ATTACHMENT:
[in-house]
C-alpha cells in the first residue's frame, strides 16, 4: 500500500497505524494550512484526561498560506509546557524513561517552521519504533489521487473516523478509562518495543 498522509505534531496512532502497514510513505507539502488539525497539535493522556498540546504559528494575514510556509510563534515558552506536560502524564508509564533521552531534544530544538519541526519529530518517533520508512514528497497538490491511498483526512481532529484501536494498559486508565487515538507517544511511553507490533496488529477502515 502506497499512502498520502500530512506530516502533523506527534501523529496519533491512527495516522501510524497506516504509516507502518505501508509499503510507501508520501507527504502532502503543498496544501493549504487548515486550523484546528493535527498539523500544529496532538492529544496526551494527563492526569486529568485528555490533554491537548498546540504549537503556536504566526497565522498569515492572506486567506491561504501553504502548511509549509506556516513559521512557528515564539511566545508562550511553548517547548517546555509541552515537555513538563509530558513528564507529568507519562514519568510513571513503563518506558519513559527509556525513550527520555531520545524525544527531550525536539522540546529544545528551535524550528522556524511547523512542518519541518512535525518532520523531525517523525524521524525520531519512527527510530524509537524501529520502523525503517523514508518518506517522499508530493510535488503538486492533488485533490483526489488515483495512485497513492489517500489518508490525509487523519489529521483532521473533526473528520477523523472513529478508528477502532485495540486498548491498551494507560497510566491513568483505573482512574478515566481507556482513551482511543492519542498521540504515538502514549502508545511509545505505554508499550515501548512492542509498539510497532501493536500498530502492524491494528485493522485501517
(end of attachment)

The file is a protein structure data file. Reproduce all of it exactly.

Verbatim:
[in-house]
C-alpha cells in the first residue's frame, strides 16, 4: 500500500497505524494550512484526561498560506509546557524513561517552521519504533489521487473516523478509562518495543 498522509505534531496512532502497514510513505507539502488539525497539535493522556498540546504559528494575514510556509510563534515558552506536560502524564508509564533521552531534544530544538519541526519529530518517533520508512514528497497538490491511498483526512481532529484501536494498559486508565487515538507517544511511553507490533496488529477502515 502506497499512502498520502500530512506530516502533523506527534501523529496519533491512527495516522501510524497506516504509516507502518505501508509499503510507501508520501507527504502532502503543498496544501493549504487548515486550523484546528493535527498539523500544529496532538492529544496526551494527563492526569486529568485528555490533554491537548498546540504549537503556536504566526497565522498569515492572506486567506491561504501553504502548511509549509506556516513559521512557528515564539511566545508562550511553548517547548517546555509541552515537555513538563509530558513528564507529568507519562514519568510513571513503563518506558519513559527509556525513550527520555531520545524525544527531550525536539522540546529544545528551535524550528522556524511547523512542518519541518512535525518532520523531525517523525524521524525520531519512527527510530524509537524501529520502523525503517523514508518518506517522499508530493510535488503538486492533488485533490483526489488515483495512485497513492489517500489518508490525509487523519489529521483532521473533526473528520477523523472513529478508528477502532485495540486498548491498551494507560497510566491513568483505573482512574478515566481507556482513551482511543492519542498521540504515538502514549502508545511509545505505554508499550515501548512492542509498539510497532501493536500498530502492524491494528485493522485501517